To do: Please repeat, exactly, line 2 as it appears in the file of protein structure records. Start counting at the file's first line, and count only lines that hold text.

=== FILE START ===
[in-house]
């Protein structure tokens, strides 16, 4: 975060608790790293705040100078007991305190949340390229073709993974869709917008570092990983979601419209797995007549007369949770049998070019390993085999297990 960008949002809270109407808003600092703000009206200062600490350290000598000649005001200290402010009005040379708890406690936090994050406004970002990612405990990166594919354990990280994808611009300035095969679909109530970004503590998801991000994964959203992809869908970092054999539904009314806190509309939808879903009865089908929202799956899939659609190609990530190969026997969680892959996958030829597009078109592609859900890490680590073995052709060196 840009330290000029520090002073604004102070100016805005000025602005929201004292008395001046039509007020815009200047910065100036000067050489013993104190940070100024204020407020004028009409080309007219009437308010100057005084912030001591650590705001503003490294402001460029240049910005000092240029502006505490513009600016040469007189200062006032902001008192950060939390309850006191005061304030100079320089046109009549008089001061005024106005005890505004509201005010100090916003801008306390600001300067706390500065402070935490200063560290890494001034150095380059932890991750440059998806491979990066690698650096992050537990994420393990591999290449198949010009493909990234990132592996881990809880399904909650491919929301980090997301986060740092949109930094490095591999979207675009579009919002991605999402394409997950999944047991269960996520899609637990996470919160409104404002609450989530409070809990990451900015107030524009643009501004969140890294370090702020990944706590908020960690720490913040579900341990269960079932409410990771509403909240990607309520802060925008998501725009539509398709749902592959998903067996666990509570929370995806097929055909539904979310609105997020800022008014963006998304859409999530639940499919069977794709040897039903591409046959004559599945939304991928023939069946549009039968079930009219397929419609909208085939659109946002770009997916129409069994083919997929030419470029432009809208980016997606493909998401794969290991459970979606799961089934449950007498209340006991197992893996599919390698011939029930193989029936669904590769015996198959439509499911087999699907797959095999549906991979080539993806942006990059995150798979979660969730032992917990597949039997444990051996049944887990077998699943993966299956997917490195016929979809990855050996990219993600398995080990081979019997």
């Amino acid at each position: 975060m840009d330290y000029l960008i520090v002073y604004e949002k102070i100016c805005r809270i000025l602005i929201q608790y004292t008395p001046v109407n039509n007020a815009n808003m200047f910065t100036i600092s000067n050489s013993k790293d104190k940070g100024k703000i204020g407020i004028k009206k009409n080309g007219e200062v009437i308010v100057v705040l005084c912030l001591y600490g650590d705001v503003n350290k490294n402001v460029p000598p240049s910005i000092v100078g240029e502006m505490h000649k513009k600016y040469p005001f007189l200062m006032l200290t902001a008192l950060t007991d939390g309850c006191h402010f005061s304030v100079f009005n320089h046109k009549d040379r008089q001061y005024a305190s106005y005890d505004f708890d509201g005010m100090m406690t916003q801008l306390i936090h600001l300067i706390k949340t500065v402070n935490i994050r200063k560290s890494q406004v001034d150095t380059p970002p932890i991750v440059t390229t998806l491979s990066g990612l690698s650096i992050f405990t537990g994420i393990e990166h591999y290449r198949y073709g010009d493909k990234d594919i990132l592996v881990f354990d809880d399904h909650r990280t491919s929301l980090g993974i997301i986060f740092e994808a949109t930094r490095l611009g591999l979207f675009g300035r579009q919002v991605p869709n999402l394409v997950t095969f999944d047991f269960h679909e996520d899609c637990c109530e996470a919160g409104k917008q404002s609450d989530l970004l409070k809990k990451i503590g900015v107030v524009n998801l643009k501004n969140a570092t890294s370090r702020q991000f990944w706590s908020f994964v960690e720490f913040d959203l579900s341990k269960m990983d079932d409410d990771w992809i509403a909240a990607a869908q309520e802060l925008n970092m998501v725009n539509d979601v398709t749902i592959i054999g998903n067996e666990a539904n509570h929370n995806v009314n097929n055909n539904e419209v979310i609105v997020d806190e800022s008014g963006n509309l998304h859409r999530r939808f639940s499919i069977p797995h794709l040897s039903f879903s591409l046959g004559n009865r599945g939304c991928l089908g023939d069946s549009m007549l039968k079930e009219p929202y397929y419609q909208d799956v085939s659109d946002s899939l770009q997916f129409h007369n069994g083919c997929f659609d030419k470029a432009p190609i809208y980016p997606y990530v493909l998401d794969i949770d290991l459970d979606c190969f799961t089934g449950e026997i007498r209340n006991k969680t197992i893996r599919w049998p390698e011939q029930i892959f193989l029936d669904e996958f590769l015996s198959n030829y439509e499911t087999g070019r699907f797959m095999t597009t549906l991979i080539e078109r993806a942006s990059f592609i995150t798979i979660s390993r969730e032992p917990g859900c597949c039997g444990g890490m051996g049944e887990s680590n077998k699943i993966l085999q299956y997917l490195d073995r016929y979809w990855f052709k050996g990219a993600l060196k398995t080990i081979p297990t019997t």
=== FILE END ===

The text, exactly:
């Protein structure tokens, strides 16, 4: 975060608790790293705040100078007991305190949340390229073709993974869709917008570092990983979601419209797995007549007369949770049998070019390993085999297990 960008949002809270109407808003600092703000009206200062600490350290000598000649005001200290402010009005040379708890406690936090994050406004970002990612405990990166594919354990990280994808611009300035095969679909109530970004503590998801991000994964959203992809869908970092054999539904009314806190509309939808879903009865089908929202799956899939659609190609990530190969026997969680892959996958030829597009078109592609859900890490680590073995052709060196 840009330290000029520090002073604004102070100016805005000025602005929201004292008395001046039509007020815009200047910065100036000067050489013993104190940070100024204020407020004028009409080309007219009437308010100057005084912030001591650590705001503003490294402001460029240049910005000092240029502006505490513009600016040469007189200062006032902001008192950060939390309850006191005061304030100079320089046109009549008089001061005024106005005890505004509201005010100090916003801008306390600001300067706390500065402070935490200063560290890494001034150095380059932890991750440059998806491979990066690698650096992050537990994420393990591999290449198949010009493909990234990132592996881990809880399904909650491919929301980090997301986060740092949109930094490095591999979207675009579009919002991605999402394409997950999944047991269960996520899609637990996470919160409104404002609450989530409070809990990451900015107030524009643009501004969140890294370090702020990944706590908020960690720490913040579900341990269960079932409410990771509403909240990607309520802060925008998501725009539509398709749902592959998903067996666990509570929370995806097929055909539904979310609105997020800022008014963006998304859409999530639940499919069977794709040897039903591409046959004559599945939304991928023939069946549009039968079930009219397929419609909208085939659109946002770009997916129409069994083919997929030419470029432009809208980016997606493909998401794969290991459970979606799961089934449950007498209340006991197992893996599919390698011939029930193989029936669904590769015996198959439509499911087999699907797959095999549906991979080539993806942006990059995150798979979660969730032992917990597949039997444990051996049944887990077998699943993966299956997917490195016929979809990855050996990219993600398995080990081979019997």